Tim James: Coronavirus is here – cancel everything and check your wine stocks

By , 13 March 2020



It seems it’s going to get us all, this damned virus – one way or another, sooner or later. The world proves itself to be unified after all, and even here at the foot of Africa we’re already involved in the implications of Covid19 and will be increasingly so. The South African wine industry undoubtedly alread is, and, like everyone else, trembling with uncertainty. I asked the Sales and Marketing Director of a prestigious winery to comment, and was told that, yes, “The problem for us, and all wineries who export significant amounts, is that it is almost impossible to predict the effect on our sales for the year. I’ve discussed the situation with a few of our importers and although they say that business is quiet, they can’t yet say how this will affect orders from us this year.”

A top-level producer I asked tried hard to remain balanced and un-hyped about it all. “We’re trying to be proactive and are asking our customers around the world for their best projections of any impact on their allocations”, he said. “We don’t want to create or reinforce any negative sentiment, as this itself could manifest in poorer sales, but we do need to be realistic and prepared. So far only one export order is on hold and in a few countries our agents have told us they might be behind projections, or lower than last year. Certainly to expect a lot of growth anywhere is not realistic.”

World trade is slowing drastically as a result of Corona virus.

The CEO of Wines of South Africa (WOSA), Siobhan Thompson, repeated the central conundrum of uncertainty: “The effect of the virus is such a difficult thing to quantify at the moment….” For China, “shipments of wine are definitely down and that can already be seen in the Jan and Feb exports”.  As for Europe, “we have no idea what will happen”. The biggest concern is obviously the big export markets for Cape wine – the UK, Germany, Netherlands. What will happen there and the implications for consumption – and consequently imports – can’t yet be foreseen.  Greg Sherwood noted this week in his column on this website his concern, with particular reference to the UK, with “pressures that are mounting for restaurants, pubs and bars, that have already started to see their footfall and revenue decimated”.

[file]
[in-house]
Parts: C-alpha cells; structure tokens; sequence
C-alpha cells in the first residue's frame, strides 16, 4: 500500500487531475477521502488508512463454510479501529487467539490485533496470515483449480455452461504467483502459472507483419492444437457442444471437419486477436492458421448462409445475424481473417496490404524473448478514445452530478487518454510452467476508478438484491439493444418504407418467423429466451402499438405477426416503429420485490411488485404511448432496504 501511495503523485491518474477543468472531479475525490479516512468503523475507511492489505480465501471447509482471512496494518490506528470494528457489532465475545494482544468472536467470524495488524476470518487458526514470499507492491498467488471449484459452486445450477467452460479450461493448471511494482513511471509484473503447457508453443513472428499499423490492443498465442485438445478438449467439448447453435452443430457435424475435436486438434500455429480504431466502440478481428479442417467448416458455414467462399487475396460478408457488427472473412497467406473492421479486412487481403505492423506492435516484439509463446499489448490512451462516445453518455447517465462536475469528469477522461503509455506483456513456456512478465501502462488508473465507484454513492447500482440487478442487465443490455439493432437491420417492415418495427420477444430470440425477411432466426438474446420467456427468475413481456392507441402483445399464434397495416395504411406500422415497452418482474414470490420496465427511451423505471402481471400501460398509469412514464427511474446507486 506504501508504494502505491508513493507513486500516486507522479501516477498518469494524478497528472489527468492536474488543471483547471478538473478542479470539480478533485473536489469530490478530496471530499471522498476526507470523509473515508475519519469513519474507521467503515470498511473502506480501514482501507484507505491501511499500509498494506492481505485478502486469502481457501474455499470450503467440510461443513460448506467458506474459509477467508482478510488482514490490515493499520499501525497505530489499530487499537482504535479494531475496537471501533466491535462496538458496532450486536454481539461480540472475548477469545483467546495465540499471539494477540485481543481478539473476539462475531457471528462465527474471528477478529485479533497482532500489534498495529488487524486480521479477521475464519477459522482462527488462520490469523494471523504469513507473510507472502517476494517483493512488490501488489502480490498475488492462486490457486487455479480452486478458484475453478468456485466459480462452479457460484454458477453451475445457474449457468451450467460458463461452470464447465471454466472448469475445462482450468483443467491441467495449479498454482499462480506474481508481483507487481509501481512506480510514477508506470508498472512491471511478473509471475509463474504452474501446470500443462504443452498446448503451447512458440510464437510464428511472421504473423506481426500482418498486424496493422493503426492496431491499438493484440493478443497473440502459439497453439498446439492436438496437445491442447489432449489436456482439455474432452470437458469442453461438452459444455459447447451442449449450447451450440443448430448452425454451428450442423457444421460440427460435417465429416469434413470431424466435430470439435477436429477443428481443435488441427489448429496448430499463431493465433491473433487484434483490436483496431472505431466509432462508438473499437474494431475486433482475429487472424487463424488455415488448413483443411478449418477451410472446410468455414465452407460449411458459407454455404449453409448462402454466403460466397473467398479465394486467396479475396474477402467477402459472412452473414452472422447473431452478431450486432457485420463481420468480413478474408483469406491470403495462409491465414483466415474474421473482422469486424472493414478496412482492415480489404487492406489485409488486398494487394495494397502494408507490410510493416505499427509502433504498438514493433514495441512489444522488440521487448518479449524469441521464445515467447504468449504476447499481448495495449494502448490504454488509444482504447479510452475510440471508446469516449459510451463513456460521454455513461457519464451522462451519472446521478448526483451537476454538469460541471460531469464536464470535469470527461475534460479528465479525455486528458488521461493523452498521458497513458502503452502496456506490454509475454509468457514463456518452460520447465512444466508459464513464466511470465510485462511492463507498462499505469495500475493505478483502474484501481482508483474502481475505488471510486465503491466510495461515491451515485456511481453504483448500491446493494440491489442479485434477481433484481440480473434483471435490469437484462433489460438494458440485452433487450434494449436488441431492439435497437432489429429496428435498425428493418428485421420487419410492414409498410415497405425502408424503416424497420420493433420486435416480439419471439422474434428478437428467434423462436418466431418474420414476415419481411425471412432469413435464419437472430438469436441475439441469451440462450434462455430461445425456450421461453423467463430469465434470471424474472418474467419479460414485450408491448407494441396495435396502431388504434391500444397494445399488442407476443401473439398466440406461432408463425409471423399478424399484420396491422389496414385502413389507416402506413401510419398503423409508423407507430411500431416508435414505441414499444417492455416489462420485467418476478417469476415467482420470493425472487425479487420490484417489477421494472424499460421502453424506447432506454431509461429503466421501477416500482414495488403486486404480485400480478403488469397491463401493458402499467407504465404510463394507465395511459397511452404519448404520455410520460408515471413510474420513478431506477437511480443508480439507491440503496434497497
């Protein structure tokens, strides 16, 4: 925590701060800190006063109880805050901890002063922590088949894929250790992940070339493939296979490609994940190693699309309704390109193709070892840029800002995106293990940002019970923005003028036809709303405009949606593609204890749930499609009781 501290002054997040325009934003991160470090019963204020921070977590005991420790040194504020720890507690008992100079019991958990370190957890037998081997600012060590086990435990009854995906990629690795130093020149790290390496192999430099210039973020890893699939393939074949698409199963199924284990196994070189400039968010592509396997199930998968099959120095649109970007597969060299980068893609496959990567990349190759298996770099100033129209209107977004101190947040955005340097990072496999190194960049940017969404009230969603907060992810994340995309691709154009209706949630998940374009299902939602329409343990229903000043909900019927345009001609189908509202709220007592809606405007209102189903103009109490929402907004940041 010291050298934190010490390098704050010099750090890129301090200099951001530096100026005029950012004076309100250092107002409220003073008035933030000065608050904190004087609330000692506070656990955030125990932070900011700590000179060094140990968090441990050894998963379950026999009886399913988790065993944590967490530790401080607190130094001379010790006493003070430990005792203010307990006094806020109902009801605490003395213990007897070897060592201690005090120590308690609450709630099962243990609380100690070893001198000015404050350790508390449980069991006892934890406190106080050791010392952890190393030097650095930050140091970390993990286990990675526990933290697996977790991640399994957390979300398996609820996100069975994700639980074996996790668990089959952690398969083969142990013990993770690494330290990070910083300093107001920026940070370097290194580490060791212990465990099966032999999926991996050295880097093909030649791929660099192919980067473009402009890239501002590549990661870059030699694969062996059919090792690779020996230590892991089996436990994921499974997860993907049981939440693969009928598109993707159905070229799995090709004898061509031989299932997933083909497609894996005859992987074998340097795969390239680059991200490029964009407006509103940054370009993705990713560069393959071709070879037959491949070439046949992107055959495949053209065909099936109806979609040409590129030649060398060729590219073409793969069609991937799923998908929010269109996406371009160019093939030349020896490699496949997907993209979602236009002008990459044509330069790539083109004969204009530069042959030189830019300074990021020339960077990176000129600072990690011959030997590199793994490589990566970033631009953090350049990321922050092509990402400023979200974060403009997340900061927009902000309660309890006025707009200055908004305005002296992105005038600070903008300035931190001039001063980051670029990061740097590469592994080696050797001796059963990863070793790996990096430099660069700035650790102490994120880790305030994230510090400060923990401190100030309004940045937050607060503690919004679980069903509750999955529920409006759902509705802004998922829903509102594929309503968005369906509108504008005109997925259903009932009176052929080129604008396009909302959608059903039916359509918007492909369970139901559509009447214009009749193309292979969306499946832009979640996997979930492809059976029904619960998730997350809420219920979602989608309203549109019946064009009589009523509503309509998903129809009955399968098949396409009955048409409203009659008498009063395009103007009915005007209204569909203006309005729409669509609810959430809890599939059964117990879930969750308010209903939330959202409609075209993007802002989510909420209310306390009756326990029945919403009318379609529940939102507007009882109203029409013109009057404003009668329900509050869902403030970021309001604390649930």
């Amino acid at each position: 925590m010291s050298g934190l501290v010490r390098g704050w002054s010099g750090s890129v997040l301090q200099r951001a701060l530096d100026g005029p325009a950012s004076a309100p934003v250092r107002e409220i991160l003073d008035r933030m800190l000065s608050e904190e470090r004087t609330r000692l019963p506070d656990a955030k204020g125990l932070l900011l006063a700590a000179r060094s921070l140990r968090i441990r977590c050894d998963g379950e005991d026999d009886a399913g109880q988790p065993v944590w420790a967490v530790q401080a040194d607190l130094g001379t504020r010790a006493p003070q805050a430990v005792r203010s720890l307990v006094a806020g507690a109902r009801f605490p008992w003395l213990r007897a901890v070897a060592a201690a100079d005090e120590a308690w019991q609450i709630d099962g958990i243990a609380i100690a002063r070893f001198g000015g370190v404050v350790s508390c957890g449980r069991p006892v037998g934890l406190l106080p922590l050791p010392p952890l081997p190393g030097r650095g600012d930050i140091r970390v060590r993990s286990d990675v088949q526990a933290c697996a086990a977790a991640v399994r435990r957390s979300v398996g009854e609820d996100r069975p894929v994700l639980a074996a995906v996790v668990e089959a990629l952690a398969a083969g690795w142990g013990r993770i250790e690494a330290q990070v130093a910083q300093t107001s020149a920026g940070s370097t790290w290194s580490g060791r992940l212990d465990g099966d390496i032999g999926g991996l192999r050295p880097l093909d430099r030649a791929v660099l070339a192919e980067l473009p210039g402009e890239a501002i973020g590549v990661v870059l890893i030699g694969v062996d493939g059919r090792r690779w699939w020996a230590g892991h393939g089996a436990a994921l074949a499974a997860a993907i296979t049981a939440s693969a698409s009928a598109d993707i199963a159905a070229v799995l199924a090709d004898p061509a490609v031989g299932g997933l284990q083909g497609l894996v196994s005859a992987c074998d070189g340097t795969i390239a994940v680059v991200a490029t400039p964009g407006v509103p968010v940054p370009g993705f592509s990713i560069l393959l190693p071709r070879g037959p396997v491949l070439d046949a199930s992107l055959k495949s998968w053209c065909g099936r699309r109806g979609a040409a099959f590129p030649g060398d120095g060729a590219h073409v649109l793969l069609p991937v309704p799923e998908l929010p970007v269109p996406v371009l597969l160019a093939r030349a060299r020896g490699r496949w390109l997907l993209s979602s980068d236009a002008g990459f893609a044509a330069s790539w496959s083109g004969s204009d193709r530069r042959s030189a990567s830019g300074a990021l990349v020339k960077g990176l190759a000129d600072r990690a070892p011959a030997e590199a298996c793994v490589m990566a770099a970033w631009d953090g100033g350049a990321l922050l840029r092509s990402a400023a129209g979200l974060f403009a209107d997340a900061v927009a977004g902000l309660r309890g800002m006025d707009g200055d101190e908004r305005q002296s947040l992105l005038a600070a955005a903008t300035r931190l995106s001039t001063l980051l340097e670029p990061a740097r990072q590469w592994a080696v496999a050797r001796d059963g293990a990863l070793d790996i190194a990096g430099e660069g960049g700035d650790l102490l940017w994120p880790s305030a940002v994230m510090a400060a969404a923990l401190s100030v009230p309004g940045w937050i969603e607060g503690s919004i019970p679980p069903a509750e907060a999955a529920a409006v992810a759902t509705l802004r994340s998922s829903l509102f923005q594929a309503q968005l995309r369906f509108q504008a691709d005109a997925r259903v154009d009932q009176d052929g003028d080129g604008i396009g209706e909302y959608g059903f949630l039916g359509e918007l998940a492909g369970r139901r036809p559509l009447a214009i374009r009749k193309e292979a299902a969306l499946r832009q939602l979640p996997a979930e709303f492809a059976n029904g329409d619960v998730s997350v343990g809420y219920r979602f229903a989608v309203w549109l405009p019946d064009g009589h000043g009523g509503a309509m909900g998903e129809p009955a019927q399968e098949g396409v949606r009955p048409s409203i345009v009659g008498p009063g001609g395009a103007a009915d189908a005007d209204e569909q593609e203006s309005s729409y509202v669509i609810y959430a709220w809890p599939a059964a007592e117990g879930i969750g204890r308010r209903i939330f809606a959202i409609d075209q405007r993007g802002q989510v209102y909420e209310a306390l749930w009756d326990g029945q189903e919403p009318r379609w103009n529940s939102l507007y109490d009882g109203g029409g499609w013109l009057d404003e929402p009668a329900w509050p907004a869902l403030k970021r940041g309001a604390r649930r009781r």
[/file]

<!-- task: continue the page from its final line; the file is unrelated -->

Siobhan Thompson points to the cancellation and postponement of shows and trading platforms (the likes of ProWein in Germany cancelled, Vinexpo postponed at the very least, with many more certain to follow) – as particularly important: “These are critical for our exporters as this is where they sell, make deals and determine prices, so this could have an impact going forward in terms of exporting the new vintage.” The Sales and Marketing Director I spoke to – who is right now on a visit to Europe and north America, and maybe should hurry home while the planes are flying – pointed to a central significance of ProWein being cancelled: “I had to cancel all the meetings scheduled with current and potential importers.” In the USA, it was slightly better: “Our importer cancelled their portfolio tastings in California, but fortunately the New York one went ahead – so not a wasted trip for me.”

It’s not only exports of wine that need to be considered by local producers, but imports. As the top-level producer I mentioned before said: “We also have to consider the supply side – a lot of our packaging comes from overseas (paper for our labels for example), so we’re ordering these early to make sure we don’t run out…. Even if we have orders we can’t ship them unlabelled.”

And us mere wine-drinkers, do we need to worry? There are reports of, for example, the weird Australians besieging their supermarkets as they panic about the prospects for toilet-paper in a comprehensively virused world, but I haven’t seen indications of terror that the liquor store shelves might be cleared. For those without established stocks of red and white, however, it might be a good idea to make sure that there’s enough of the good stuff to help keep you cheerful when you cancel everything and stay home till the world sorts this out (forget about the vastly more cataclysmic impending climatic disaster for now).

Me, I’m trying to keep slightly hopeful about my already booked visit to Venice and Bologna in late April. The thought of those places being quiet and as empty of tourists as they haven’t been for a century is marvellous – but even if they’re accessible, I don’t want them to be quite dead. Nor me, for that matter (I’m placed, age-wise, on the rising curve of risk); but there would be worse places to have Covid19 than an unwontedly serene Piazza San Marco. Bottle and glass to hand.

  • Tim James is one of South Africa’s leading wine commentators, contributing to various local and international wine publications. He is a taster (and associate editor) for Platter’s. His book Wines of South Africa – Tradition and Revolution appeared in 2013

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1 comment(s)

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    Donald Griffiths | 13 March 2020

    Saw this on twitter and it seems to me to be good advice :-
    1. Shed overheads
    2. Sell stock (at discount) get cash
    3. Borrow what you can afford in future at normal to repay
    4. Delay but pay tax and other creditors
    5. Break even
    6. Skeleton crew
    7. Adapt product offer
    8. Plan daily cashflow

    No.2 is the biggie for domestic producers who rely on exports. Sell cancelled export orders on the local market that will have to be doubly discounted. For current vintage maybe change the make up of portfolio offered to fit with what the domestic market can cope with in terms of price range and even possibly styles (point 7)?

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